I have worked out the basic floor plan and established where the aircraft, chase car and figures will be placed. Before I attempt to build it in wood I will construct a model of the hangar in foam board and decide on the placement of windows, doors, hangar fixtures and furniture etc ..The hangar will be of the style of the era and will be cut away to reveal the interior. Some parts will be realistic and other parts left to the imagination. Everything will be protected with plexiglass. This part of the build I will save for the nice summer days in my back yard.
Starting The Build
The upper and lowers wings:
To date I have completed the upper wings without ailerons. These will be built separately. The lower wing drawings have been modified to reflect the numerous changes that were listed in part 1 of this series. One of the lower wings is now finished and it is just a shorter version of the top wing. It is therefore actually easier to build than the JN4c as there are no cutouts along the trailing edge and the wing tips require no bending of the wood.
All four wings of the Canuck are basically
the same. The wing ribs supplied in the kit are already laser cut
on plywood sheets (thank God!!!).I would suggest that before you break
the ribs free that you stain and seal them while they are still attached
to the board. I used a tan prismacolor permanent marker for staining
and then spray lacquered the entire surface. Don't worry about the
rib edges, as they will be sealed with glue when installing the cap
strips. Staining at this time also insures that there will be no ugly
glue marks on the wood surface.
I would also suggest that you glue down as many of the rib stiffeners that you can while the ribs are still attached to the board. These ribs are mostly lined up one under the other on the board, so to save myself from having to deal with tiny pieces of wood I simply glued down one continuous strip of wood and then cut the stiffeners to their proper length. Then, I freed the ribs from the board.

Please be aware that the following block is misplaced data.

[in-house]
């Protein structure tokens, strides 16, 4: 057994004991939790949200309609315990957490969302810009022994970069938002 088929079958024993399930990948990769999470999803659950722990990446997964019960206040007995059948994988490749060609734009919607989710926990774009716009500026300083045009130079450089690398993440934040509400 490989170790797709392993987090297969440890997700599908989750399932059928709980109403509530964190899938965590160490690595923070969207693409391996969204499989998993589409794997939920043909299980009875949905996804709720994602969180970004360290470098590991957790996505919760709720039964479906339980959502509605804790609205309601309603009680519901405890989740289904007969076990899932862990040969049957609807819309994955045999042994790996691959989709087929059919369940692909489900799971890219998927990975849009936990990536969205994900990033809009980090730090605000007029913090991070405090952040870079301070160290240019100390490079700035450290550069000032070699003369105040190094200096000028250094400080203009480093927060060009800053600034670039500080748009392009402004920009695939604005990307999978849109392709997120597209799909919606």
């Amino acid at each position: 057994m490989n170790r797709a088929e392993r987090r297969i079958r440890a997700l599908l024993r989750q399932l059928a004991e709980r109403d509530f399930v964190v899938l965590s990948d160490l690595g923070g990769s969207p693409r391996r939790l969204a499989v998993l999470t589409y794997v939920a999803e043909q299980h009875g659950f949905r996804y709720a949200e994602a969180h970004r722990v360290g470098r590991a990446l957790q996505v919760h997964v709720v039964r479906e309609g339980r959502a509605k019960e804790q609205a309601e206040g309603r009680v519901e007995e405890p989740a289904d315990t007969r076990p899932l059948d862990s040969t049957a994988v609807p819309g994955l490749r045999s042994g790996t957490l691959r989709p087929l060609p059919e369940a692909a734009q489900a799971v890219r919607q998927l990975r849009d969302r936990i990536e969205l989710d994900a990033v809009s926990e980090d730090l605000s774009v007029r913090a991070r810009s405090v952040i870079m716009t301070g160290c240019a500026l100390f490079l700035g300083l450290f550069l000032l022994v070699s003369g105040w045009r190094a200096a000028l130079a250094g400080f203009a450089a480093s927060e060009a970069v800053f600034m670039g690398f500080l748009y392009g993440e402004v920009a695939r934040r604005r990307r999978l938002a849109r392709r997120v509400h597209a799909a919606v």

I had no problems with setting up the wing jigs. The only thing that I would caution you about is to make sure that you prefit all the parts together and not assume that the laser cut everything 100% correctly. Generally some areas need only slight sanding or filing.
When assembling the wings you will notice there are very small dowel stringers that run the entire length of the wing both top and bottom. The instruction booklet gives you two options here, of either gluing or not gluing down the under-wing stringers at this time. I choose not to glue them as I wanted to build up the wings drag and anti-drag wires using real wire and not use string as the kit suggest. I wanted to leave myself lots of room to work on these wires located between the ribs without the small fragile dowels getting in the way. The kit supplies the material for this small doweling as a square piece of wood. I carefully rounded the edges and at this scale it looks like small dowel.
If you decide to use the kit supply silver
coloured string for the drag and anti-drag wires that would be fine
too, as these wires on the real aircraft were actually wire cable.
A friend of mine told me that he did just that and then soaked them
with very thin CA glue to avoid any sagging.
I used beading wire and made my own turnbuckles out of wire eyelets and the plastic coating from telephone wire which I painted brass and silver. After all the rigging was complete, I then glued down all three stringers and the wings wire trailing edge.
I then began work on the wings leading edge plywood covers. These covers are on the top of the wing only. I would suggest that you not use the kit supplied plywood for this because if you have to sand it you may sand away the top layer of wood and leave an ugly looking stain mark where the plywood's glue shows through. I bought some thin paper backed maple veneer for this and it looks fine even after sanding,
I next installed the ribs cap strips and release the wing from the jig. I had originally planned to fabric cover parts of this aircraft including the wings. But after giving it a lot of thought and carefully looking at the pictures of my previous two dioramas. I decided that the strength of what I do is in the openness of the airplanes structure that allows for a lot of depth in the diorama .I also like the interesting lines and designs of the aircraft's open structure, so why cover it with fabric? Till next time, cheers!
© John Reid 2004